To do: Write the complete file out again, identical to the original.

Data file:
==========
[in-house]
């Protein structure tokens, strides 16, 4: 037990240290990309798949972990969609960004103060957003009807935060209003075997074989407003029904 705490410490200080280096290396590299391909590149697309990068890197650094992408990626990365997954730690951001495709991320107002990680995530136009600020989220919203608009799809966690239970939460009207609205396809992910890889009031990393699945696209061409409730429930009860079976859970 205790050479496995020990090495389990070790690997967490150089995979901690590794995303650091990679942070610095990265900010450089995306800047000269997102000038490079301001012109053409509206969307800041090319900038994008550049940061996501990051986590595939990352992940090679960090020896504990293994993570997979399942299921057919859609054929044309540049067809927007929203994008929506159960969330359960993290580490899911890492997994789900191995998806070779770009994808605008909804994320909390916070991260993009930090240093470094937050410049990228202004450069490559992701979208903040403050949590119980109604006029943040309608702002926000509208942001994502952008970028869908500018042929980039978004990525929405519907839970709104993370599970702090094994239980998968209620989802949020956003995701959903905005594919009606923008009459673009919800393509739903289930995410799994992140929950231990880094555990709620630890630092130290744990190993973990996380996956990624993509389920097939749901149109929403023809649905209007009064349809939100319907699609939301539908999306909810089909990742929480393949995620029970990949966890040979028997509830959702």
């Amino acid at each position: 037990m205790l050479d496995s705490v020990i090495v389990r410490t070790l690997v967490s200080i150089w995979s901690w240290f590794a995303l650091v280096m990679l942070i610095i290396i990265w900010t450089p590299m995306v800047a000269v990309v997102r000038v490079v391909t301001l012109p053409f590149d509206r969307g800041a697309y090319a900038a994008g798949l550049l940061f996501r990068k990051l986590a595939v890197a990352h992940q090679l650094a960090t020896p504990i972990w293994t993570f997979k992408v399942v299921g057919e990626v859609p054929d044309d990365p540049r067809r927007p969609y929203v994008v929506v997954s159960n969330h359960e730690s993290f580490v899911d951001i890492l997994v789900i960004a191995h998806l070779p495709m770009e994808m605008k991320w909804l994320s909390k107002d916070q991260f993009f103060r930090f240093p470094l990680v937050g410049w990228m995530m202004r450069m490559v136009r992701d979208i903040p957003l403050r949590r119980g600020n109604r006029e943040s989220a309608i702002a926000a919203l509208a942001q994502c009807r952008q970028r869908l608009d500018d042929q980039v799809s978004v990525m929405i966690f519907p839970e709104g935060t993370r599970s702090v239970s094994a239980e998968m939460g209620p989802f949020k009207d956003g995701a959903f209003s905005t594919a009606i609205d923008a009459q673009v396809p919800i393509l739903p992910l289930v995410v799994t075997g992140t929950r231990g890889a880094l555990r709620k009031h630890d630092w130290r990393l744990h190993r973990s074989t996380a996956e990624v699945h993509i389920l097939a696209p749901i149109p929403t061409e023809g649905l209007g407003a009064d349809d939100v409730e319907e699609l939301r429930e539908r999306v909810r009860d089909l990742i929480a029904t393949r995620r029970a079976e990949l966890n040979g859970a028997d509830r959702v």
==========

[in-house]
């Protein structure tokens, strides 16, 4: 037990240290990309798949972990969609960004103060957003009807935060209003075997074989407003029904 705490410490200080280096290396590299391909590149697309990068890197650094992408990626990365997954730690951001495709991320107002990680995530136009600020989220919203608009799809966690239970939460009207609205396809992910890889009031990393699945696209061409409730429930009860079976859970 205790050479496995020990090495389990070790690997967490150089995979901690590794995303650091990679942070610095990265900010450089995306800047000269997102000038490079301001012109053409509206969307800041090319900038994008550049940061996501990051986590595939990352992940090679960090020896504990293994993570997979399942299921057919859609054929044309540049067809927007929203994008929506159960969330359960993290580490899911890492997994789900191995998806070779770009994808605008909804994320909390916070991260993009930090240093470094937050410049990228202004450069490559992701979208903040403050949590119980109604006029943040309608702002926000509208942001994502952008970028869908500018042929980039978004990525929405519907839970709104993370599970702090094994239980998968209620989802949020956003995701959903905005594919009606923008009459673009919800393509739903289930995410799994992140929950231990880094555990709620630890630092130290744990190993973990996380996956990624993509389920097939749901149109929403023809649905209007009064349809939100319907699609939301539908999306909810089909990742929480393949995620029970990949966890040979028997509830959702």
């Amino acid at each position: 037990m205790l050479d496995s705490v020990i090495v389990r410490t070790l690997v967490s200080i150089w995979s901690w240290f590794a995303l650091v280096m990679l942070i610095i290396i990265w900010t450089p590299m995306v800047a000269v990309v997102r000038v490079v391909t301001l012109p053409f590149d509206r969307g800041a697309y090319a900038a994008g798949l550049l940061f996501r990068k990051l986590a595939v890197a990352h992940q090679l650094a960090t020896p504990i972990w293994t993570f997979k992408v399942v299921g057919e990626v859609p054929d044309d990365p540049r067809r927007p969609y929203v994008v929506v997954s159960n969330h359960e730690s993290f580490v899911d951001i890492l997994v789900i960004a191995h998806l070779p495709m770009e994808m605008k991320w909804l994320s909390k107002d916070q991260f993009f103060r930090f240093p470094l990680v937050g410049w990228m995530m202004r450069m490559v136009r992701d979208i903040p957003l403050r949590r119980g600020n109604r006029e943040s989220a309608i702002a926000a919203l509208a942001q994502c009807r952008q970028r869908l608009d500018d042929q980039v799809s978004v990525m929405i966690f519907p839970e709104g935060t993370r599970s702090v239970s094994a239980e998968m939460g209620p989802f949020k009207d956003g995701a959903f209003s905005t594919a009606i609205d923008a009459q673009v396809p919800i393509l739903p992910l289930v995410v799994t075997g992140t929950r231990g890889a880094l555990r709620k009031h630890d630092w130290r990393l744990h190993r973990s074989t996380a996956e990624v699945h993509i389920l097939a696209p749901i149109p929403t061409e023809g649905l209007g407003a009064d349809d939100v409730e319907e699609l939301r429930e539908r999306v909810r009860d089909l990742i929480a029904t393949r995620r029970a079976e990949l966890n040979g859970a028997d509830r959702v």